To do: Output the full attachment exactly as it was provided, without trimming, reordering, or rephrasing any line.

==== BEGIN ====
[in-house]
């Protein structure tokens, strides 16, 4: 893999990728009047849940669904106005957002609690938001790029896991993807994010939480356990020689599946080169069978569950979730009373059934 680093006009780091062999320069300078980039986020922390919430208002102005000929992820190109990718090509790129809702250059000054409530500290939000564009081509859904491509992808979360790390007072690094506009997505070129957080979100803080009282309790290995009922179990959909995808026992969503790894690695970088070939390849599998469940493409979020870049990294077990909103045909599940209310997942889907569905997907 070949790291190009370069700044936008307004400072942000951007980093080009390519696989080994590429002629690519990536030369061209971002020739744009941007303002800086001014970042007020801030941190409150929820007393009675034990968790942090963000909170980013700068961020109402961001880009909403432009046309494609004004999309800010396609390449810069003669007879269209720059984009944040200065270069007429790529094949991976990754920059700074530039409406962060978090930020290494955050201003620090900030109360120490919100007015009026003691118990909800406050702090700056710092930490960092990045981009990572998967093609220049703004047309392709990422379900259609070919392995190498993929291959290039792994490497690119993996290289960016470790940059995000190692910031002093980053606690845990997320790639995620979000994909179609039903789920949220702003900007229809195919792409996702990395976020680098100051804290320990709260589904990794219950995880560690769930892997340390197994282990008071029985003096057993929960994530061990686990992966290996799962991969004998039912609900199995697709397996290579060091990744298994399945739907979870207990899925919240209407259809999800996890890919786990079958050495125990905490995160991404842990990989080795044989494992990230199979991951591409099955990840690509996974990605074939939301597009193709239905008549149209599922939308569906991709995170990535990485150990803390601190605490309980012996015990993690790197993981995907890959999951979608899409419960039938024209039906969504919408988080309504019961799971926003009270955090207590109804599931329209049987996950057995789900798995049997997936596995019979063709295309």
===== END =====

[in-house]
């Protein structure tokens, strides 16, 4: 893999990728009047849940669904106005957002609690938001790029896991993807994010939480356990020689599946080169069978569950979730009373059934 680093006009780091062999320069300078980039986020922390919430208002102005000929992820190109990718090509790129809702250059000054409530500290939000564009081509859904491509992808979360790390007072690094506009997505070129957080979100803080009282309790290995009922179990959909995808026992969503790894690695970088070939390849599998469940493409979020870049990294077990909103045909599940209310997942889907569905997907 070949790291190009370069700044936008307004400072942000951007980093080009390519696989080994590429002629690519990536030369061209971002020739744009941007303002800086001014970042007020801030941190409150929820007393009675034990968790942090963000909170980013700068961020109402961001880009909403432009046309494609004004999309800010396609390449810069003669007879269209720059984009944040200065270069007429790529094949991976990754920059700074530039409406962060978090930020290494955050201003620090900030109360120490919100007015009026003691118990909800406050702090700056710092930490960092990045981009990572998967093609220049703004047309392709990422379900259609070919392995190498993929291959290039792994490497690119993996290289960016470790940059995000190692910031002093980053606690845990997320790639995620979000994909179609039903789920949220702003900007229809195919792409996702990395976020680098100051804290320990709260589904990794219950995880560690769930892997340390197994282990008071029985003096057993929960994530061990686990992966290996799962991969004998039912609900199995697709397996290579060091990744298994399945739907979870207990899925919240209407259809999800996890890919786990079958050495125990905490995160991404842990990989080795044989494992990230199979991951591409099955990840690509996974990605074939939301597009193709239905008549149209599922939308569906991709995170990535990485150990803390601190605490309980012996015990993690790197993981995907890959999951979608899409419960039938024209039906969504919408988080309504019961799971926003009270955090207590109804599931329209049987996950057995789900798995049997997936596995019979063709295309």